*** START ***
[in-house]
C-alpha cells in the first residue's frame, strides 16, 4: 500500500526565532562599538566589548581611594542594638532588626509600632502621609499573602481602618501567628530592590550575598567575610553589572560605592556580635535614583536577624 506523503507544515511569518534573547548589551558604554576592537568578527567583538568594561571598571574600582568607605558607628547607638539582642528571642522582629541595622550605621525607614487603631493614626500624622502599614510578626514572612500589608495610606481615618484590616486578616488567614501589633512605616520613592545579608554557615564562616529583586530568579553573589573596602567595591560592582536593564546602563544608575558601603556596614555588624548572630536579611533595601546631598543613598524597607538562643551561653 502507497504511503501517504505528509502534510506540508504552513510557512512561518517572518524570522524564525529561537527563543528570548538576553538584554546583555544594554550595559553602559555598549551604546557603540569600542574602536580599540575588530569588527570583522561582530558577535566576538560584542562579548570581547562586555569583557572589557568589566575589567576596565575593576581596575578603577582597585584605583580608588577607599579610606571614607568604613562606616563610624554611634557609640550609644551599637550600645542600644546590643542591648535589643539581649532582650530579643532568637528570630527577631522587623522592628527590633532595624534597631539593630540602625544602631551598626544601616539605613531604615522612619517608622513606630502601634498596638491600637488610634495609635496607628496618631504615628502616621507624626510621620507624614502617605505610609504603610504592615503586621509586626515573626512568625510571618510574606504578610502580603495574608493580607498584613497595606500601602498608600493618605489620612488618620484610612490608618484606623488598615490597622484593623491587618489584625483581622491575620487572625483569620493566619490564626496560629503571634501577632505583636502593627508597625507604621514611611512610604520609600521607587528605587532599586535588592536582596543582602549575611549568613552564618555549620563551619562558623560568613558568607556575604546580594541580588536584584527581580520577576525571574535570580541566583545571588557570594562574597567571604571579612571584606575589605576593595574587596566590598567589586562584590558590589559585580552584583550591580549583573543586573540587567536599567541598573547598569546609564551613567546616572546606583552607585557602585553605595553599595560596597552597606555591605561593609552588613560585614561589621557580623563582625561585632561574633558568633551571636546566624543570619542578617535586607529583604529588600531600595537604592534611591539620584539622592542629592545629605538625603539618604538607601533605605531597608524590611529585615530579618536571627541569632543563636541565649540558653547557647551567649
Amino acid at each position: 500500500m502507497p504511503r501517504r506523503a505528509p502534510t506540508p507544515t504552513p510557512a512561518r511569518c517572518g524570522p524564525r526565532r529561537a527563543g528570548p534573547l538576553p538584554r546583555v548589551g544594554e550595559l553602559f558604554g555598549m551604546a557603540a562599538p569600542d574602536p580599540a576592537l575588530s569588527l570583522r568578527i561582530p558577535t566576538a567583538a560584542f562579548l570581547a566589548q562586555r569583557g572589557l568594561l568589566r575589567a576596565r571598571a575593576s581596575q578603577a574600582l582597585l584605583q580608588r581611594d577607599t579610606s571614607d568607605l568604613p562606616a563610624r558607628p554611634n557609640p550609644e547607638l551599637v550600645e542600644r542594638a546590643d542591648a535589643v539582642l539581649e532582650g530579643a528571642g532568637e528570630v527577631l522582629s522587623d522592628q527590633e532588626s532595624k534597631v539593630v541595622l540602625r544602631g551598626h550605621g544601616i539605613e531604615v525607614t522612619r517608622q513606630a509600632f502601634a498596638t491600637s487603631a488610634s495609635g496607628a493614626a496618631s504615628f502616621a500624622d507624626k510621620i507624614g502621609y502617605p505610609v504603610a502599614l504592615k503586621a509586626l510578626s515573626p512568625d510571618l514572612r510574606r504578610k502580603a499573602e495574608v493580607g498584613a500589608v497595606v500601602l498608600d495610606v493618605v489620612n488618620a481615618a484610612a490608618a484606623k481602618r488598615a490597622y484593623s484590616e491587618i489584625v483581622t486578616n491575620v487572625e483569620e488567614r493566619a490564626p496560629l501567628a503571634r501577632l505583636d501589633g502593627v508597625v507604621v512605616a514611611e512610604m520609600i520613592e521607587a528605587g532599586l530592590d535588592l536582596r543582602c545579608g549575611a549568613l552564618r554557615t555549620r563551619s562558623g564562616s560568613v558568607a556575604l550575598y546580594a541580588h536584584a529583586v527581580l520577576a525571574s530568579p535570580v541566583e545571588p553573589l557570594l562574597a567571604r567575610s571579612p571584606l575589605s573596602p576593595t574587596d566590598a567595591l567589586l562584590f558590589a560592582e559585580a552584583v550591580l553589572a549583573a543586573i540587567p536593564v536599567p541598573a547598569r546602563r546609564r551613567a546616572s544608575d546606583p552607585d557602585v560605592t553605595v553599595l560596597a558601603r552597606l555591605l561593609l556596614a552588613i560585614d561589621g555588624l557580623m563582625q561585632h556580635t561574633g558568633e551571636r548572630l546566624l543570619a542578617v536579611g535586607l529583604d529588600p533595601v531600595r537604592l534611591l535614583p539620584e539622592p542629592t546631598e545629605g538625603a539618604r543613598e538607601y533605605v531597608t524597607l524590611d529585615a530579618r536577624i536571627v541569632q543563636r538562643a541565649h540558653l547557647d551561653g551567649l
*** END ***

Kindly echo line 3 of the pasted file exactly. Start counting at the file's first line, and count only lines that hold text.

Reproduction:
Amino acid at each position: 500500500m502507497p504511503r501517504r506523503a505528509p502534510t506540508p507544515t504552513p510557512a512561518r511569518c517572518g524570522p524564525r526565532r529561537a527563543g528570548p534573547l538576553p538584554r546583555v548589551g544594554e550595559l553602559f558604554g555598549m551604546a557603540a562599538p569600542d574602536p580599540a576592537l575588530s569588527l570583522r568578527i561582530p558577535t566576538a567583538a560584542f562579548l570581547a566589548q562586555r569583557g572589557l568594561l568589566r575589567a576596565r571598571a575593576s581596575q578603577a574600582l582597585l584605583q580608588r581611594d577607599t579610606s571614607d568607605l568604613p562606616a563610624r558607628p554611634n557609640p550609644e547607638l551599637v550600645e542600644r542594638a546590643d542591648a535589643v539582642l539581649e532582650g530579643a528571642g532568637e528570630v527577631l522582629s522587623d522592628q527590633e532588626s532595624k534597631v539593630v541595622l540602625r544602631g551598626h550605621g544601616i539605613e531604615v525607614t522612619r517608622q513606630a509600632f502601634a498596638t491600637s487603631a488610634s495609635g496607628a493614626a496618631s504615628f502616621a500624622d507624626k510621620i507624614g502621609y502617605p505610609v504603610a502599614l504592615k503586621a509586626l510578626s515573626p512568625d510571618l514572612r510574606r504578610k502580603a499573602e495574608v493580607g498584613a500589608v497595606v500601602l498608600d495610606v493618605v489620612n488618620a481615618a484610612a490608618a484606623k481602618r488598615a490597622y484593623s484590616e491587618i489584625v483581622t486578616n491575620v487572625e483569620e488567614r493566619a490564626p496560629l501567628a503571634r501577632l505583636d501589633g502593627v508597625v507604621v512605616a514611611e512610604m520609600i520613592e521607587a528605587g532599586l530592590d535588592l536582596r543582602c545579608g549575611a549568613l552564618r554557615t555549620r563551619s562558623g564562616s560568613v558568607a556575604l550575598y546580594a541580588h536584584a529583586v527581580l520577576a525571574s530568579p535570580v541566583e545571588p553573589l557570594l562574597a567571604r567575610s571579612p571584606l575589605s573596602p576593595t574587596d566590598a567595591l567589586l562584590f558590589a560592582e559585580a552584583v550591580l553589572a549583573a543586573i540587567p536593564v536599567p541598573a547598569r546602563r546609564r551613567a546616572s544608575d546606583p552607585d557602585v560605592t553605595v553599595l560596597a558601603r552597606l555591605l561593609l556596614a552588613i560585614d561589621g555588624l557580623m563582625q561585632h556580635t561574633g558568633e551571636r548572630l546566624l543570619a542578617v536579611g535586607l529583604d529588600p533595601v531600595r537604592l534611591l535614583p539620584e539622592p542629592t546631598e545629605g538625603a539618604r543613598e538607601y533605605v531597608t524597607l524590611d529585615a530579618r536577624i536571627v541569632q543563636r538562643a541565649h540558653l547557647d551561653g551567649l